New MacBook Pros with 16GB RAM standard & faster CPUs rumored to launch Tuesday

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  • Reply 21 of 53
    Quote:

    Originally Posted by pmz View Post

     

     

    Don't tease me. Every single day I lie in wait for a mini update. My 2012 model sorely needs more performance.


    Real CPU performance improvements is likely a delay until Broadwell.  Like stated in other threads, 10% CPU performance improvements isn't a reason for an upgrade (you could get more, but you'd lose the heat/power envelope that the Mini is exploiting now with the lower end chips).

     

    Unless it's a 'everything else' upgrade (Graphics, MB, Memory, TB, Networking), I doubt Apple would spend the engineering bandwidth for just a CPU perf upgrade.

     

    I'm holding out for a totally new design, in a mini tower (Airport Extreme footprint), but 1/2 height, broadwell based, fanless).   I'd be seeing the entire Apple home line moving into this footprint, in black, to align with the Mac Pro at the top and the AppleTV at the bottom.  

     

    That's my baseless  rumor and I'm sticking to it...

  • Reply 22 of 53
    macxpressmacxpress Posts: 5,840member
    Quote:

    Originally Posted by Marvin View Post



    They'll know how many people buy not only the Mini Server but also OS X Server. If they determine that number to be too low to be worth supporting, they'll just discontinue it. One option they have to is to make a special product from iOS. They can make very low cost ARM hardware like the Apple TV and it can run iOS Server and perform all the functions of OS X Server. They can even merge it with their Airport product.

     

    What about supporting Macs? Servers for more than just iOS devices. I have 150 Macs to support. 

  • Reply 23 of 53
    ksecksec Posts: 1,569member

    Hoping next year Retina MBA will move to at least 6GB Memory. ( 8GB will be great, but given the cost concern may be Apple wont do it. )

  • Reply 24 of 53
    pmzpmz Posts: 3,433member
    Quote:
    Originally Posted by TheOtherGeoff View Post

     

    Real CPU performance improvements is likely a delay until Broadwell.  Like stated in other threads, 10% CPU performance improvements isn't a reason for an upgrade (you could get more, but you'd lose the heat/power envelope that the Mini is exploiting now with the lower end chips).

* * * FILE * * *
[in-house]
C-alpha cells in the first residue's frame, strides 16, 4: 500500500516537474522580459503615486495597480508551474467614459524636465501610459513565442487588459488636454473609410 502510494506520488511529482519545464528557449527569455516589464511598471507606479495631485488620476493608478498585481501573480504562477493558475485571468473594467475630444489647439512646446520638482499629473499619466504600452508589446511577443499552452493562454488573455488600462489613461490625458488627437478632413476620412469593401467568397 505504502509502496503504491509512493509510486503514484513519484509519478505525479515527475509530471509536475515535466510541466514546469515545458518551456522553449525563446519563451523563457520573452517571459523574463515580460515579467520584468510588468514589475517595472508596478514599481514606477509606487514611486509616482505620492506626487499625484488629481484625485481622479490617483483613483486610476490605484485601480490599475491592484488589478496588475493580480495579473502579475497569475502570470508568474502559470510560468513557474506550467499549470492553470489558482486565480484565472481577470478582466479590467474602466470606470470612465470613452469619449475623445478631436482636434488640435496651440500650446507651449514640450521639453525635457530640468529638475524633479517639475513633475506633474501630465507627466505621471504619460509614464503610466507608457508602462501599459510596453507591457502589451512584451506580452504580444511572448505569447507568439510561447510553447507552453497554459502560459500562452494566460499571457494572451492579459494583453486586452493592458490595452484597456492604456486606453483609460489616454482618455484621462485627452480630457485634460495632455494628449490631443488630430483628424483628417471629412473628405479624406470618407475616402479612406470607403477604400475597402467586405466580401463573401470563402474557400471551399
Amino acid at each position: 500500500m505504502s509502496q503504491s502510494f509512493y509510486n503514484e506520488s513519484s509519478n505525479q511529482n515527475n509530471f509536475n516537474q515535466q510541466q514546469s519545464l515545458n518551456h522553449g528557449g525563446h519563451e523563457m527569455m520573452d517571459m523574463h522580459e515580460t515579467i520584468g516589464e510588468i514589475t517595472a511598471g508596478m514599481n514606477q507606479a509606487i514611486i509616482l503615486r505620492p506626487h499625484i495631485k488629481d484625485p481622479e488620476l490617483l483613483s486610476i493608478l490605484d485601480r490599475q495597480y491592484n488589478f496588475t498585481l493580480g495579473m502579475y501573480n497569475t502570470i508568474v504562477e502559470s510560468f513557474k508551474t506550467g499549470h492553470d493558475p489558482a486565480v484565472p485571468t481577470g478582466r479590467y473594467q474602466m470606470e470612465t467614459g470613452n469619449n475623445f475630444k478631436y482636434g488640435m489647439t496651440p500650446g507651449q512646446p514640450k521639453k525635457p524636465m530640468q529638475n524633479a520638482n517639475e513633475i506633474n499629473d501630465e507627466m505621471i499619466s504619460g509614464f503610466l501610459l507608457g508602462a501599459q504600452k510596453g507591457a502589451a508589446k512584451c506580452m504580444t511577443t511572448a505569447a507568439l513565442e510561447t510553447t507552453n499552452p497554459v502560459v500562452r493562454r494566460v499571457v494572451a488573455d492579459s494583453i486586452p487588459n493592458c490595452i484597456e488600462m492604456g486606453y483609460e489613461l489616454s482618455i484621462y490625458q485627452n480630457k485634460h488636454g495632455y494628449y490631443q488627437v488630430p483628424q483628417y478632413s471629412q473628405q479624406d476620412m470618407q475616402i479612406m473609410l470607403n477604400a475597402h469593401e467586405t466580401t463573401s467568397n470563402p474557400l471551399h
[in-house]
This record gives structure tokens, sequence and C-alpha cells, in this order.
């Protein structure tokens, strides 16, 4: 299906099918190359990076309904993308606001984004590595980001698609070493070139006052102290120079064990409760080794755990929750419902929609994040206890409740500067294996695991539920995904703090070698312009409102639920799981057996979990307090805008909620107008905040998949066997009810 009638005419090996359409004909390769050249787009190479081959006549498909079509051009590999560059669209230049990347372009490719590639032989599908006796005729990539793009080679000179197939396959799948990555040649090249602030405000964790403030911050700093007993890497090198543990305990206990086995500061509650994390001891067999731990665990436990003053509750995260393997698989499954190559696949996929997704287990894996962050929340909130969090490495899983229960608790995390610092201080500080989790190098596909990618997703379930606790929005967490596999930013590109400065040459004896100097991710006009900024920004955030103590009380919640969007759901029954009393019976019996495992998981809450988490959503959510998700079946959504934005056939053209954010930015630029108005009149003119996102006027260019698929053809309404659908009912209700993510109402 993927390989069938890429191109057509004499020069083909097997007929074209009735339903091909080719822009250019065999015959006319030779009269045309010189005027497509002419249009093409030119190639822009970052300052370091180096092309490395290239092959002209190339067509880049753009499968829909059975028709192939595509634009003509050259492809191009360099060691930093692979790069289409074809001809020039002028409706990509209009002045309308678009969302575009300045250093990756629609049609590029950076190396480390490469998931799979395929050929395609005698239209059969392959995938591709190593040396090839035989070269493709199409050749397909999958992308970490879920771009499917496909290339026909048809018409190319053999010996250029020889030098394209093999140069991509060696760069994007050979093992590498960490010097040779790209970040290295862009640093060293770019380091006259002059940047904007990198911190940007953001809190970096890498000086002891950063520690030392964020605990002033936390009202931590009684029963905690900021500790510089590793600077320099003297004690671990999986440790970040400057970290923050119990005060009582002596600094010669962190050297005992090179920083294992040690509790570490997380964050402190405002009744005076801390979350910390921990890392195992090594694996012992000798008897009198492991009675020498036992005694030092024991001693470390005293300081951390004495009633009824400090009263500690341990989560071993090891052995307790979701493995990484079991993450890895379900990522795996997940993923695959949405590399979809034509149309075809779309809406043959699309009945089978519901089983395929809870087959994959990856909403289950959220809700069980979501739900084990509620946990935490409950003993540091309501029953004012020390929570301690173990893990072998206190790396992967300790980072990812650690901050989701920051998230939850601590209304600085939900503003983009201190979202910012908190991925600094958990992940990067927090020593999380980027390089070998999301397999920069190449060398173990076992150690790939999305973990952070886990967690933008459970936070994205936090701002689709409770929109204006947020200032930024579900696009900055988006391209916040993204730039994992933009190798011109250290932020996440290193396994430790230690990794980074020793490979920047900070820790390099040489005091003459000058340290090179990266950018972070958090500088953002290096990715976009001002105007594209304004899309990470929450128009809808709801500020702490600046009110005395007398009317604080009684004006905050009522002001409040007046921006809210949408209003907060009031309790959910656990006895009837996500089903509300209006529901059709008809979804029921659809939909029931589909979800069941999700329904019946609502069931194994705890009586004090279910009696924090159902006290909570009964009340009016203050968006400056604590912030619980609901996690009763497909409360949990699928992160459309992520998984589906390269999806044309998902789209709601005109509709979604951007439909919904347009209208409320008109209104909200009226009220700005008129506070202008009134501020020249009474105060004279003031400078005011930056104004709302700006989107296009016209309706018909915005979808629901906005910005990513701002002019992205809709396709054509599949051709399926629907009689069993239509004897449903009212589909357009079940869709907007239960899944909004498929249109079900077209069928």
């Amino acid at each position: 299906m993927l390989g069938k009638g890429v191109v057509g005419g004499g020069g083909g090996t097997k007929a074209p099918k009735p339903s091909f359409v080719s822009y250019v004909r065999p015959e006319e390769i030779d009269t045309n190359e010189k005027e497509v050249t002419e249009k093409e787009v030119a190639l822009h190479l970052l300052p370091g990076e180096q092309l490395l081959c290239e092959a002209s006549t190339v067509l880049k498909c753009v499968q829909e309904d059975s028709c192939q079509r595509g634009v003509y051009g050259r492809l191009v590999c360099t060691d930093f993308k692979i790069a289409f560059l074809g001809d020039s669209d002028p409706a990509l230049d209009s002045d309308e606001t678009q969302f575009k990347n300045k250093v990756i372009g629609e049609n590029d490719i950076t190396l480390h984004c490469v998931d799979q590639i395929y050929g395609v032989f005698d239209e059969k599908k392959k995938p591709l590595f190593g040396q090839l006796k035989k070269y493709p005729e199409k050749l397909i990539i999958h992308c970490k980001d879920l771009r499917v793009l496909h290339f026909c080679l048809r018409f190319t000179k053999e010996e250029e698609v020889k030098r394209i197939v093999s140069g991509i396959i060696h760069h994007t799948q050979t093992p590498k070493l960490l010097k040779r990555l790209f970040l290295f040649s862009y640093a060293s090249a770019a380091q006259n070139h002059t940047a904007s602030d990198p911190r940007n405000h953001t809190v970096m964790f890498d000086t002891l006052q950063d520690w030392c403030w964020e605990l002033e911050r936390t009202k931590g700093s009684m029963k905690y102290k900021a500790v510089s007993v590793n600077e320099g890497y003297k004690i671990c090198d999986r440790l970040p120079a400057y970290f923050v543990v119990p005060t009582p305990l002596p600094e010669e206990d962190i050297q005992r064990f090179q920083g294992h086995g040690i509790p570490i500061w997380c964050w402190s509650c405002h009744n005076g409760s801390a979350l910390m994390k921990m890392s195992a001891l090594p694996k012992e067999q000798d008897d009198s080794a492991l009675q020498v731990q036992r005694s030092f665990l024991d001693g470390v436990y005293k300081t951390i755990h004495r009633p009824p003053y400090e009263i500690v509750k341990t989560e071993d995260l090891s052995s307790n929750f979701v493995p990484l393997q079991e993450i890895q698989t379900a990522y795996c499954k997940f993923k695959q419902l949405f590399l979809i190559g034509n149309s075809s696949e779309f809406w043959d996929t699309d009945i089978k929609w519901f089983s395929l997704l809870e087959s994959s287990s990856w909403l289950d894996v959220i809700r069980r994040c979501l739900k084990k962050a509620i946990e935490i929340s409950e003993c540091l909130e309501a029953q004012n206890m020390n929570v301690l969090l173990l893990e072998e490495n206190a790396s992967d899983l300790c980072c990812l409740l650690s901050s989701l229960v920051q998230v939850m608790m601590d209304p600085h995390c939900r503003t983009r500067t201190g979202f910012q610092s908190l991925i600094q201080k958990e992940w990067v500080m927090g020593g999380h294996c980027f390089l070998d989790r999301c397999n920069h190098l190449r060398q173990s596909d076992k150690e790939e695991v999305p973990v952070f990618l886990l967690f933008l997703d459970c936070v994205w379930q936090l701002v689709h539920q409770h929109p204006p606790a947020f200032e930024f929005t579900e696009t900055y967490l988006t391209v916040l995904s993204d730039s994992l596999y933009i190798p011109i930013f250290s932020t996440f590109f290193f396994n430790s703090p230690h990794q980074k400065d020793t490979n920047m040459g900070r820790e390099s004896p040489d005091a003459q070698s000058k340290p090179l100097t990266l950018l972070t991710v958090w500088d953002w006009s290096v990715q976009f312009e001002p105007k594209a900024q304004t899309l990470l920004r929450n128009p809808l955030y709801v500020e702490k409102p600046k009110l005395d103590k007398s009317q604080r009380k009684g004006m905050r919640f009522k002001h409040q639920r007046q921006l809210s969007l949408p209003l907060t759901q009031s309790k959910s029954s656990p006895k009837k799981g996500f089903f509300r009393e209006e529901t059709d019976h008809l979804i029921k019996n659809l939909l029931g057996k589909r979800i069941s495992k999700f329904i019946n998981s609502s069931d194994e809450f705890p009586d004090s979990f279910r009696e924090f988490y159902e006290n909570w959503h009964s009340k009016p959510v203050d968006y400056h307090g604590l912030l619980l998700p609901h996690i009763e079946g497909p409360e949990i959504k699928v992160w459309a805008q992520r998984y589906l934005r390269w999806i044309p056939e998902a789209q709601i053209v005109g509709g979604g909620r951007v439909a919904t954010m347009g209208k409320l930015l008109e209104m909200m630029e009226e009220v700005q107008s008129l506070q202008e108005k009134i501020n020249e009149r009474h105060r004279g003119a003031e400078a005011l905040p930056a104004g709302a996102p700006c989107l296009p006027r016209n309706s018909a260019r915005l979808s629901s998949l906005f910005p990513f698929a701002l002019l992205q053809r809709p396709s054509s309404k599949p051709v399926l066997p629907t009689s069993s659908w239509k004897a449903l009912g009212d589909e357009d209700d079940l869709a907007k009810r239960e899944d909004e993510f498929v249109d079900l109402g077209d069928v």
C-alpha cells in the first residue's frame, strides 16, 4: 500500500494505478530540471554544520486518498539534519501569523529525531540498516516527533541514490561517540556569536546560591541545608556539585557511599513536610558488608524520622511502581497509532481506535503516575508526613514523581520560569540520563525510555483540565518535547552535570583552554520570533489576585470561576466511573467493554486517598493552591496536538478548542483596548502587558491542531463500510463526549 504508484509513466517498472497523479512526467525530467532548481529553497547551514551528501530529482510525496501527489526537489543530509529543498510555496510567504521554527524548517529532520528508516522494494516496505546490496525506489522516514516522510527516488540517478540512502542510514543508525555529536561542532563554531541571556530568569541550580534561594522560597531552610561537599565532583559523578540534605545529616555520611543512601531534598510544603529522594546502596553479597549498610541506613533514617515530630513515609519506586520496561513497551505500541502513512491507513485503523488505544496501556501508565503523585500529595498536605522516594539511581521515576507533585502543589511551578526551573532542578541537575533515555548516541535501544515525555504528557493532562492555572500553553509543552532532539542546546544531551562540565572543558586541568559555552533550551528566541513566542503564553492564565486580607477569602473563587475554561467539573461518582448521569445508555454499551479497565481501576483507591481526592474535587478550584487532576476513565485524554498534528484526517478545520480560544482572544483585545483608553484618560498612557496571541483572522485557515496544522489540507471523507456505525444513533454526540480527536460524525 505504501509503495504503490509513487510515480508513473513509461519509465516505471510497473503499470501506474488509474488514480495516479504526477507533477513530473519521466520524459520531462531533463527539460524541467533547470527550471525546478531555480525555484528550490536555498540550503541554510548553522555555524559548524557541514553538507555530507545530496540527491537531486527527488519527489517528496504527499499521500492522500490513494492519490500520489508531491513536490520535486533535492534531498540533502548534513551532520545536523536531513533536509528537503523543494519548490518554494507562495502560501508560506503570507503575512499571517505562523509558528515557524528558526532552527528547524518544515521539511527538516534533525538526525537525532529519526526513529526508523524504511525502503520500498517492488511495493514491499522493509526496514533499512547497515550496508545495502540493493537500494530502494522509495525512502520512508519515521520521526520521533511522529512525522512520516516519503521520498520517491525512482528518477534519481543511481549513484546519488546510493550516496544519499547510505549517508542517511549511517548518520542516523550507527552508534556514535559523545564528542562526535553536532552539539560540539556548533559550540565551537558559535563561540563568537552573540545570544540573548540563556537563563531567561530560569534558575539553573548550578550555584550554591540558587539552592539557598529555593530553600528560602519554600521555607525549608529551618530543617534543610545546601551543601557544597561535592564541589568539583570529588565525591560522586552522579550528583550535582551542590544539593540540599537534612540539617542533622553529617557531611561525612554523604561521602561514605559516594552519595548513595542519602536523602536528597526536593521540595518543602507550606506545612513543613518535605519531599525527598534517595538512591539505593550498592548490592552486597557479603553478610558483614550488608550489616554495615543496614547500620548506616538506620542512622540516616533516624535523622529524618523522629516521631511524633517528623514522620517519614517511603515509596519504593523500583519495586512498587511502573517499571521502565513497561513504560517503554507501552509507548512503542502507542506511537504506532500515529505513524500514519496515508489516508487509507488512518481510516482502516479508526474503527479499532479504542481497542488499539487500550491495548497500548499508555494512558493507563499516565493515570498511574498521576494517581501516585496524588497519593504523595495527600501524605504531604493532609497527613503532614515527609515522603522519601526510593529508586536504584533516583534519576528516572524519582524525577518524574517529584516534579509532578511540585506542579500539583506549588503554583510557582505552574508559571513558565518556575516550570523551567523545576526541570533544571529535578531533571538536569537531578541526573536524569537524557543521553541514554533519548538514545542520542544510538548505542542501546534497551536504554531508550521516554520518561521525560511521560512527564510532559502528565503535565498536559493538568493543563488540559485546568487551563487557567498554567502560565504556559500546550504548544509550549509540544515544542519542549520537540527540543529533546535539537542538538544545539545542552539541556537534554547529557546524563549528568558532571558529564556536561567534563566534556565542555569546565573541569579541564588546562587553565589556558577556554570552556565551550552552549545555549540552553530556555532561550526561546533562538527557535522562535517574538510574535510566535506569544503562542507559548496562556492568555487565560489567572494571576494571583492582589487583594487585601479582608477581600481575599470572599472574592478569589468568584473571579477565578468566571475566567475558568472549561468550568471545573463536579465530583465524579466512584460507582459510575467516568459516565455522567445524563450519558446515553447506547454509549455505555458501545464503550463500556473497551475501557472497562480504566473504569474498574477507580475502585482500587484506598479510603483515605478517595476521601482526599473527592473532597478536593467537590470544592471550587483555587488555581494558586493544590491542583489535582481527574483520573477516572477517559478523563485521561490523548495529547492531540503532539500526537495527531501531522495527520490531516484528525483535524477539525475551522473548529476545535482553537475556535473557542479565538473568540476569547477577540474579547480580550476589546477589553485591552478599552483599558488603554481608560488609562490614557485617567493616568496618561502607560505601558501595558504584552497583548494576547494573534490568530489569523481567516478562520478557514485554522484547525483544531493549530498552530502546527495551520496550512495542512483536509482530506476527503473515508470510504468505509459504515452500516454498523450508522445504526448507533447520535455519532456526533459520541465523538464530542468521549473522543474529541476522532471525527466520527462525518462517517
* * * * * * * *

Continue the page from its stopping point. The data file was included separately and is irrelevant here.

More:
Unless it's a 'everything else' upgrade (Graphics, MB, Memory, TB, Networking), I doubt Apple would spend the engineering bandwidth for just a CPU perf upgrade.

     

    I'm holding out for a totally new design, in a mini tower (Airport Extreme footprint), but 1/2 height, broadwell based, fanless).   I'd be seeing the entire Apple home line moving into this footprint, in black, to align with the Mac Pro at the top and the AppleTV at the bottom.  

     

    That's my baseless  rumor and I'm sticking to it...




    I wish. Apple clearly doesn't want me to spend $1500 on a fully loaded Mac mini tower, they would much rather me buy a $3000 Mac Pro which exceeds my needs.

     

    My mini is primary workstation....it drives Two 21.5" 1080p displays, has 16 GB of RAM and a 480 GB SSD that I put in. I can't do much more for this little guy. It desperately needs a quad core CPU and a better GPU than Intel HD 4000. What I wouldn't give for base model iMac specs in a new mini right now....

  • Reply 25 of 53
    macxpressmacxpress Posts: 5,840member
    Quote:

    Originally Posted by ksec View Post

     

    Hoping next year Retina MBA will move to at least 6GB Memory. ( 8GB will be great, but given the cost concern may be Apple wont do it. )


     

    8GB should be very easy for Apple to do. RAM prices have go to be dirt cheap because of the quantities they purchase. These days, no reason not to do 8GB standard for at least the very low end. Anything lower is just a joke. 

  • Reply 26 of 53
    pscooter63pscooter63 Posts: 1,080member
    Quote:
    Originally Posted by pmz View Post

     

    Don't tease me. Every single day I lie in wait for a mini update. My 2012 model sorely needs more performance.


     

    My 2010 (8gb) just finished a three-week stint at a local theatre, doing live production duty for a $35-per-seat show.  Modest ticket price by big-city standards, yes, but still mission-critical for the venue.  Its performance was flawless. 

     

    I'll be very interested as to whether it will run Yosemite decently as-is, or if I will have to go with the not-officially-sanctioned 16gb upgrade.